Evidence was given to the Senate inquiry, I understand, by the cement industry. I do not have the figures—I was not actually at the committee—but I have been approached by those involved in the cement industry. Rather than manufacturing cement in Gladstone and shipping it to Townsville, just 600 or 800 kilometres up the road, using coastal shipping, it will become more economic across the board to use cement made in South-East Asia and trans-ship it to Townsville. The cost of shipping will be cheaper doing that. So again you put in jeopardy all of those hundreds of workers in the Gladstone cement industry. I just use that as an example. The same would apply in other cement factories around Australia.

In the fertiliser industry there is a concern that this legislation will increase red tape and, because of that, increase the cost of shipping around the Australian coastline, thereby putting to the margin those industries which still exist in Australia. I see Senator Kim Carr in the chamber representing the government at the present time. He more than most understands how Australian manufacturing industries are in peril at this present time. They are in peril because every increase in the cost of manufacturing in Australia puts those industries in danger of shutting down. We have already seen so many Australian industries move overseas. Many have moved because of the lack of productivity in the Australian workforce over many years. But, more importantly, they are now moving in droves because they understand that with the introduction of a carbon tax their costs are going to skyrocket, particularly when compared to the costs of manufacturing industries in our competitor countries.

This government looks after small groups of people. I understand that to stay in government Ms Gillard needed the support of the Australian Greens and therefore she continues to pander to their every wish. But where is her concern for the manufacturing workers that Senator Cameron spoke about so passionately—allegedly—with her introduction of a carbon tax, which she, Senator Carr and Senator Ludlam know will destroy what is left of Australia's manufacturing industries? That is apparently fine because it panders to the Greens' shut-everything-down philosophy on the Australian economy and it allows Ms Gillard to swan around the world—where is the latest conference being held, Rio?—and say she is introducing the world's largest carbon tax. She will go there and say, 'We are better than everyone else. We have a bigger tax than all the rest of you, so aren't we good?'

But why isn't she concerned about the jobs of Australians, or the jobs that used to be Australian jobs, which are rapidly and increasingly going overseas?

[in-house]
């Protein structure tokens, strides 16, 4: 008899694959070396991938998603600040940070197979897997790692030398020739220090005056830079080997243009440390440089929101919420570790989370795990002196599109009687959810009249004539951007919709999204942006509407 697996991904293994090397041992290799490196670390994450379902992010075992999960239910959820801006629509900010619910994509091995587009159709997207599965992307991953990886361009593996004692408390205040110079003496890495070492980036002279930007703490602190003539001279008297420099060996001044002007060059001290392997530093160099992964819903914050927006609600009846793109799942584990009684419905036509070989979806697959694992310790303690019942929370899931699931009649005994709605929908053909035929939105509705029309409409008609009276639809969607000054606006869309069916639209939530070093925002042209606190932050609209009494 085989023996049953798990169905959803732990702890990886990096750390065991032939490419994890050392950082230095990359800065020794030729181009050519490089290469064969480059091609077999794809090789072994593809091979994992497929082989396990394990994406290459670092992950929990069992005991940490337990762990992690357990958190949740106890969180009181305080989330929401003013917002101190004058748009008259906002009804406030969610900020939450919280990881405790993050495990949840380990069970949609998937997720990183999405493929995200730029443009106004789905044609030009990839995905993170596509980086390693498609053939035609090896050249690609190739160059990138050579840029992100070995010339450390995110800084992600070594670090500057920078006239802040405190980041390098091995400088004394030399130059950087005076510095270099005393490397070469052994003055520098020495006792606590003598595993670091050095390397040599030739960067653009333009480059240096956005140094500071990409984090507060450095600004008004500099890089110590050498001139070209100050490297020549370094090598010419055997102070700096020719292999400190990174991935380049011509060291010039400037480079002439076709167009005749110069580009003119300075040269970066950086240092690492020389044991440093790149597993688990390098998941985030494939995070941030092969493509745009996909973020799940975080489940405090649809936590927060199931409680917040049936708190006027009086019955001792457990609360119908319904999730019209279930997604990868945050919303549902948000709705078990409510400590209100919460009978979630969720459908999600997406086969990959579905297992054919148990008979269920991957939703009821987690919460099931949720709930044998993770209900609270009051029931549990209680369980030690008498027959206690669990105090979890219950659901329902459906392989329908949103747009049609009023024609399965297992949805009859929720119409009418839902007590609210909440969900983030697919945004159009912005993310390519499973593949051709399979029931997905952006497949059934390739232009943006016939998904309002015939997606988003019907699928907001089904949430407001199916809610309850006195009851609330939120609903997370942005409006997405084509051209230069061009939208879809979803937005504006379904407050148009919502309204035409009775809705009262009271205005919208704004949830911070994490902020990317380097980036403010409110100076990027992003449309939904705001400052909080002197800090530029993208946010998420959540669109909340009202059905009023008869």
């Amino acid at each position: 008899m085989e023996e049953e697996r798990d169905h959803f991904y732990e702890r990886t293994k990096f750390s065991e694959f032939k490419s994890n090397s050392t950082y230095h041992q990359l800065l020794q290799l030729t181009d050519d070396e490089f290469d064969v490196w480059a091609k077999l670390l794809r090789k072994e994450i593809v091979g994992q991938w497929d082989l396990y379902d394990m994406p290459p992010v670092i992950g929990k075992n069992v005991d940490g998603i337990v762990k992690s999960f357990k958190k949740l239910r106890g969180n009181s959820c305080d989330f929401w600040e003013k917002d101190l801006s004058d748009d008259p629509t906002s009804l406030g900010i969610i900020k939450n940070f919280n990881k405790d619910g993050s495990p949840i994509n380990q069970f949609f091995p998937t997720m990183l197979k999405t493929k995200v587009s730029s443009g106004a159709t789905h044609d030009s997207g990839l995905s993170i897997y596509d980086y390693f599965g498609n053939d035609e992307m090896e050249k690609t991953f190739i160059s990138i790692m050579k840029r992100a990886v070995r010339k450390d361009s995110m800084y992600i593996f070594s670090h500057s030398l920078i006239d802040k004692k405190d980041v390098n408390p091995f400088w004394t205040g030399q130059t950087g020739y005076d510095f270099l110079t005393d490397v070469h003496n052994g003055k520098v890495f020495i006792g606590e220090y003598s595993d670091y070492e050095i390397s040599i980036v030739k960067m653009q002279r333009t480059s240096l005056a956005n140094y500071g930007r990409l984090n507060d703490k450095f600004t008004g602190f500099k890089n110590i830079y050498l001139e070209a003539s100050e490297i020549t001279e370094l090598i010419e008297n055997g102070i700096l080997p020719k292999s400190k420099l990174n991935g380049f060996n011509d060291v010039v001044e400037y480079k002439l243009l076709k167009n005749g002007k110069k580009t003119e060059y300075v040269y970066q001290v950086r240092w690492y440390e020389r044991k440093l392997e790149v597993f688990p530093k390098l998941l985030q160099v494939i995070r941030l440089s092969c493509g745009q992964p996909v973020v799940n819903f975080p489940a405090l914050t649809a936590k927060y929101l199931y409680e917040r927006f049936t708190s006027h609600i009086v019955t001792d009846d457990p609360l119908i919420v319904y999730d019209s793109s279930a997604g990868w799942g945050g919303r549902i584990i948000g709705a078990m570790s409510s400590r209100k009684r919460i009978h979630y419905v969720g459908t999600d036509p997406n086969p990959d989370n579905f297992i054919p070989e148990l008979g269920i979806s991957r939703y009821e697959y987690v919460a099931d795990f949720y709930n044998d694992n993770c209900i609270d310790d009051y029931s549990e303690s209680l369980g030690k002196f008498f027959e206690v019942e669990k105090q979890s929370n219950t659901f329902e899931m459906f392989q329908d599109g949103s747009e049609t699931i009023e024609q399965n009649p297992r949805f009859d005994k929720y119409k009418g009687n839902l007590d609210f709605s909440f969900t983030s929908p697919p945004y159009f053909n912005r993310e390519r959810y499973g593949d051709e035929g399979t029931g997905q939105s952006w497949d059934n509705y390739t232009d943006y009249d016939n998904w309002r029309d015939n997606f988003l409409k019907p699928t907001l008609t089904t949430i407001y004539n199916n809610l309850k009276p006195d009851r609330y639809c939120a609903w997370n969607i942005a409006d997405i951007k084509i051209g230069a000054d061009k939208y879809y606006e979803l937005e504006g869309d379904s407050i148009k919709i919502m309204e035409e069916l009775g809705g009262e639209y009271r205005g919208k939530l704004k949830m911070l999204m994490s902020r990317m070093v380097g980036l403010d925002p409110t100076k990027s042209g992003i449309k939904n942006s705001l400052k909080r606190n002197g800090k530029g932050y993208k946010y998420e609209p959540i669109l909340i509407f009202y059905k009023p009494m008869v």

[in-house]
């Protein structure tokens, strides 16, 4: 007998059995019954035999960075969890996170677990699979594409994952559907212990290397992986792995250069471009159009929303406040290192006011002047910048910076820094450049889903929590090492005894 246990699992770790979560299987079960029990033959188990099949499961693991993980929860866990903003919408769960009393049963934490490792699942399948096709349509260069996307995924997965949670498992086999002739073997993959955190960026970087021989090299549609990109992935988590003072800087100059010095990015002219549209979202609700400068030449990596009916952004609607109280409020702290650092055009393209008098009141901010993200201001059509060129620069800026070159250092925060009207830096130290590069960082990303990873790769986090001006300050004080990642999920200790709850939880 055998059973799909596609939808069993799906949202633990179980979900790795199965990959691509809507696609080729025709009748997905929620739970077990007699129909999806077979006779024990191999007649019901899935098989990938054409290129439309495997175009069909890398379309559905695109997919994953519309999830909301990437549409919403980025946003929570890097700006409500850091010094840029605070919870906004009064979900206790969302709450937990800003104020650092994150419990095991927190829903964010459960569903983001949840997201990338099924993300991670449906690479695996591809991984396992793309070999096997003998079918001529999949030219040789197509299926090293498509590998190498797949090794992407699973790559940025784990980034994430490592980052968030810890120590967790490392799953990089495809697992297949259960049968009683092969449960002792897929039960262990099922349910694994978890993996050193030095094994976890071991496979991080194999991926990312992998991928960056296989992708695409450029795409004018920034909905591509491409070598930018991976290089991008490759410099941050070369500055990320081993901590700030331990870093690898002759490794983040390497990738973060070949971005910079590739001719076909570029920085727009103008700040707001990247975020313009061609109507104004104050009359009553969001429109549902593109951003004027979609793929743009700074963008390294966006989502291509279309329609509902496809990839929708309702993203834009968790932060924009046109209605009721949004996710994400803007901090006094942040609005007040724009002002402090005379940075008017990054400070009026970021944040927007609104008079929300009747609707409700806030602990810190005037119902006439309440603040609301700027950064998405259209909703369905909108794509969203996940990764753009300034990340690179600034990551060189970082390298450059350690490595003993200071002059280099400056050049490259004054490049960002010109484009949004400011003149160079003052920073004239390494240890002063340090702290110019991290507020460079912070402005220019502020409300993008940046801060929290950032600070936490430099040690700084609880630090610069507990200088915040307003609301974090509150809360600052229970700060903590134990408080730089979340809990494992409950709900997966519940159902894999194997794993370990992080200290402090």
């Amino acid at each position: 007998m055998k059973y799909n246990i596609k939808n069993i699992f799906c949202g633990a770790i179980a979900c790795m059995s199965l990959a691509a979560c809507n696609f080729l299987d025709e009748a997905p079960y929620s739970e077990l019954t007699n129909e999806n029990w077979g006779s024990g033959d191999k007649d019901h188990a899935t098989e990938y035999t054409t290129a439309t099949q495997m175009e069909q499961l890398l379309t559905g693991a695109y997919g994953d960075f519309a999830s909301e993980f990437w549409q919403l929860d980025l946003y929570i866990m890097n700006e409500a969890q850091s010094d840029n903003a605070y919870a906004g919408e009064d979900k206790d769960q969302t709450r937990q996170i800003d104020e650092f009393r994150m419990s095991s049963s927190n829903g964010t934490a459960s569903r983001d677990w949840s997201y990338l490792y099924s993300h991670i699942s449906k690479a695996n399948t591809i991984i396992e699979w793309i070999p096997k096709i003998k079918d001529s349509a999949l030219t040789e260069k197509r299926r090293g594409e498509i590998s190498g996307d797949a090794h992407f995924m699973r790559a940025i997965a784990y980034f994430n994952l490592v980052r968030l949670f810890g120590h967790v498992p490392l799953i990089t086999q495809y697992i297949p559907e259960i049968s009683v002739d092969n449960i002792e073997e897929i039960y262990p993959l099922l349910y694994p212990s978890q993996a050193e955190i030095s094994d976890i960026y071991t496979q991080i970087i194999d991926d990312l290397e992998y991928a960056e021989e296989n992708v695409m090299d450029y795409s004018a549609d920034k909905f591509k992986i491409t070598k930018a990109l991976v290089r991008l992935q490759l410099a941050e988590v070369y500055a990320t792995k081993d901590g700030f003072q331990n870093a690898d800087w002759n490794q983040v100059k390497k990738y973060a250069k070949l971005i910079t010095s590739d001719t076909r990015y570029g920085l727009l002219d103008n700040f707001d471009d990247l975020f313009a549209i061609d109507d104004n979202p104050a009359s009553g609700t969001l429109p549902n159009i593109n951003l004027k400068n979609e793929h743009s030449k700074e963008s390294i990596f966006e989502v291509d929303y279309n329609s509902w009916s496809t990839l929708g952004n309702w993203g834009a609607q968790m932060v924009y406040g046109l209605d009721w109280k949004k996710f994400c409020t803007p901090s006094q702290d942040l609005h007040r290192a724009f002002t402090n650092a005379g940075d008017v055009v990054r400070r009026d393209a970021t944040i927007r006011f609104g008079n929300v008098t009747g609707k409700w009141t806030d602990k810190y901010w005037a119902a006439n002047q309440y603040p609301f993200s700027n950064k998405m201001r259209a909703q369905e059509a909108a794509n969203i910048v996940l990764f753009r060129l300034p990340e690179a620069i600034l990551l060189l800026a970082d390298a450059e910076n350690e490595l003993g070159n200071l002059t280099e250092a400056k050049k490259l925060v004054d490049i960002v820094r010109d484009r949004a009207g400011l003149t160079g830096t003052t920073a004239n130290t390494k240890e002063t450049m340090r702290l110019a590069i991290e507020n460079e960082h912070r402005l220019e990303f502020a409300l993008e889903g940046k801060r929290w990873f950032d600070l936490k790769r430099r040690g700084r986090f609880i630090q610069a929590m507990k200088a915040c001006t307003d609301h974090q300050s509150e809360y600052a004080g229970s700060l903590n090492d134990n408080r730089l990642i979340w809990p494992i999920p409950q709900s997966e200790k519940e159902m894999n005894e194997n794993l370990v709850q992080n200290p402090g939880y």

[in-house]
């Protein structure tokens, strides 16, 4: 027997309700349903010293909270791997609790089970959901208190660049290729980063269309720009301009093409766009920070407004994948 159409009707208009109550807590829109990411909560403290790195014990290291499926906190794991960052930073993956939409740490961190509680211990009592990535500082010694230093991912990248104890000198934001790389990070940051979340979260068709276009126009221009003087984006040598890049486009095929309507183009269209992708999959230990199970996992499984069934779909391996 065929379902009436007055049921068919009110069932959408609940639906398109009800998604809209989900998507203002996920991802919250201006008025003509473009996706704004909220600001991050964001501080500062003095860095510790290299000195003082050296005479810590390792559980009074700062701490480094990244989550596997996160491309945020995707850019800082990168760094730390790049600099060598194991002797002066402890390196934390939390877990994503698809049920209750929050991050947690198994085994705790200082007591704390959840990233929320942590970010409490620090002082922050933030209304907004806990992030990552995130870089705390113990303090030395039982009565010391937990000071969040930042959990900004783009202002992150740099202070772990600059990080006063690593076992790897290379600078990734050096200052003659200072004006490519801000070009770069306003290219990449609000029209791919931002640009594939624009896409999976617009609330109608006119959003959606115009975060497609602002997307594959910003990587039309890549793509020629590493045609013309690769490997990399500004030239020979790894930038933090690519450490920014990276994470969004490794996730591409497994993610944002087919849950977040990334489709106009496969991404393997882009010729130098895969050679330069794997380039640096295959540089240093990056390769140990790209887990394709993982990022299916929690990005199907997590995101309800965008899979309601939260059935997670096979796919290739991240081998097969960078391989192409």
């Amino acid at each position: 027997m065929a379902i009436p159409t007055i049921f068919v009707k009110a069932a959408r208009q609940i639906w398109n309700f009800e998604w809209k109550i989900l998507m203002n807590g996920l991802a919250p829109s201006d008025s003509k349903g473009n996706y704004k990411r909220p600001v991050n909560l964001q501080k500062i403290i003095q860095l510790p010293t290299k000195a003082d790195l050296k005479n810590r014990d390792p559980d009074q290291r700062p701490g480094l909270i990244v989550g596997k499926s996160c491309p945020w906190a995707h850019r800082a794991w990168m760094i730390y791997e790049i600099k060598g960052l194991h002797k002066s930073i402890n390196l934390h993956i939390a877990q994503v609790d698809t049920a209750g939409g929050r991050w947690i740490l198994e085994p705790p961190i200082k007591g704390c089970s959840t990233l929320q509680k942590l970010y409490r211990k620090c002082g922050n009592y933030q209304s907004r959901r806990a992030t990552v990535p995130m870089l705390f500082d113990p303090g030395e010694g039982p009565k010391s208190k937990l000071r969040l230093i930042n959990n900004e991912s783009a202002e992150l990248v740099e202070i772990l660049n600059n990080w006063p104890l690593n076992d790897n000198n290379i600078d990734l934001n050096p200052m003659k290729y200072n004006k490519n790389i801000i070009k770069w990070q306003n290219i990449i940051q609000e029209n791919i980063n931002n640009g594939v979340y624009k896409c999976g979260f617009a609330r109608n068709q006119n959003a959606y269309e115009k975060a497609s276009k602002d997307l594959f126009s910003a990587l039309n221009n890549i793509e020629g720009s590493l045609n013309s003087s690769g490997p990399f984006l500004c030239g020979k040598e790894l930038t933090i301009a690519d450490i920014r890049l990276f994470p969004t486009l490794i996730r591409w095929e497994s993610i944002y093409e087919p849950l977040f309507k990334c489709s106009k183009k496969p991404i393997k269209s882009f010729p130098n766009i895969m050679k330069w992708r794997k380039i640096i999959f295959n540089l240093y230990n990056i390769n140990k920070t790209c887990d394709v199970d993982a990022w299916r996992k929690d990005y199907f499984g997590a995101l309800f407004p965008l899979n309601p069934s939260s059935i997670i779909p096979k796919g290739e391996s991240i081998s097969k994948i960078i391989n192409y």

This carbon tax, when it comes in in a few days time, will again add to the costs of Australian industry. Where is Ms Gillard's concern? Where is Senator Cameron's concern for the workers in the Bowen Basin and the proposed Galilee Basin coalmines? Are they concerned about that? They would answer by saying there are a lot of future investments on the drawing board in the mining industry and they are not worried about the carbon tax. I ask Senator Cameron, who brought up that ridiculous argument, to realise that mining executives can read opinion polls too, and any interest still being shown in investment in Australia by the mining industry is from those companies who are looking at the opinion polls. You do not have to be Einstein these days to read an opinion poll. They know there will be a change of government and the new government will as its first obligation on day one start the process of abolishing the carbon tax. Day two will be to remove the investment-negative minerals resource rent tax. The interest that there is in Australia's mining industry at the present time is from those international mining executives who can read and understand an opinion poll.

But, should the opinion polls be wrong and should this government continue after the next election, the jobs of so many miners in such a vast part of northern and remote Australia in particular will be put at real risk. That is why I am concerned about these bills before the parliament at the present time. The costs may not be a lot. I saw figures of costs going up 16 per cent. That was someone's estimate. It may not be correct. It may be more than that; it may be less than that. But any increase in the cost of doing business in Australia puts in great jeopardy those industries which have in the past made Australia so great and which have provided employment prospects for so many Australians.